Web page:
Woody's Roundup: what I learnt from coaching outside my comfort zone
I teach a lot of different riders as an RDA coach, but that doesn't mean that I don't have a comfort zone. I don't often teach riders below school age, for example, as they are usually accommodated in daytime groups during the week, perhaps moving up to a class a bit like mine when they are older and more capable on horseback. And whilst my riders represent a huge spectrum of conditions, my biggest area of inexperience is with a disability well represented within RDA: autism.
So, when our group chairman told me in January that my newest rider would be 4 years old, autistic, and non-verbal, I have to admit I did find myself wondering exactly how I was going to get this right.
This is where we meet Woody, the first of my riders to be featured individually on this blog.
|Woody and Bryn the pony|
I approached Woody's first ride as I would any new rider's: with no expectations. In the interests of working out how we were going to work together, I also delegated the rest of his group to another coach for the day (this is a luxury I don't always have, but it worked out well on this occasion). Although the inclement January weather meant that we would all be sharing the same arena, it did mean that my own focus could be a bit narrower than usual.
One thing was very clear from Woody's first encounter with a pony: he wasn't scared. Sometimes a fear of riding (or of horses in general) can put the brakes on any sort of productive relationship with RDA. Woody, however, was seemingly unfazed by walking onto the mounting gallery and being lifted onto Polo, a veteran and suitably small steed. It was the other stuff that wasn't naturally programmed in. For the first few rides, for instance, we had to support his back to stop him from leaning back until he was almost horizontal in the saddle. But could I blame him, when he was used to the sensation of sitting in a chair with a back and not a contraption as strange as a saddle on a moving animal? Of course not. Woody was also very keen to tell us when he was tired and had had enough, by attempting an unscheduled and very wriggly dismount. It would be a rare four year old who managed a full hour on horseback at any point, let alone their inaugural riding lesson, so that was fine too. I just made sure that when the dismount did happen, it was less spontaneous than what Woody was planning.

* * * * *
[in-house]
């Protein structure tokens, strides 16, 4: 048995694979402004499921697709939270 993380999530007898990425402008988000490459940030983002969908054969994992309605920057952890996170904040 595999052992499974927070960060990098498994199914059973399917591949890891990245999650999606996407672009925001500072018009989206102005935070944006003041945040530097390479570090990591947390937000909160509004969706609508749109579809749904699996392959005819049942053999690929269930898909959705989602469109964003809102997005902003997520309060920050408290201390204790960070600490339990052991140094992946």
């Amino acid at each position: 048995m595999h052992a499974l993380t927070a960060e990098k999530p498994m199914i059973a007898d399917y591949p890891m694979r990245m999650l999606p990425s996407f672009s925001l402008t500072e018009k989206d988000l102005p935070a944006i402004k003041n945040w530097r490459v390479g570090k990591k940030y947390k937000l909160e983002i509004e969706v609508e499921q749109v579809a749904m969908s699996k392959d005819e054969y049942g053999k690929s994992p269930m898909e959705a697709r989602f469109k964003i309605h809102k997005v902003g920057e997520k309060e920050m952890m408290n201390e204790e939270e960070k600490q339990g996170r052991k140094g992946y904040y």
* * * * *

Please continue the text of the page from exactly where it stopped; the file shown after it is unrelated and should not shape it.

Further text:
In the rides that followed, I got a lot of things wrong and learnt a lot of things as a result. My biggest mistake was leaving Woody waiting too long in the gallery of the indoor school whilst I mounted up the two older boys in the class. By the time he did get on his pony he was so worked up from waiting that he was trying to clamber off as soon as he was on board. I might have busy Saturday mornings, teaching pretty much back to back, but I definitely hadn't done right by him. It was time for a regroup.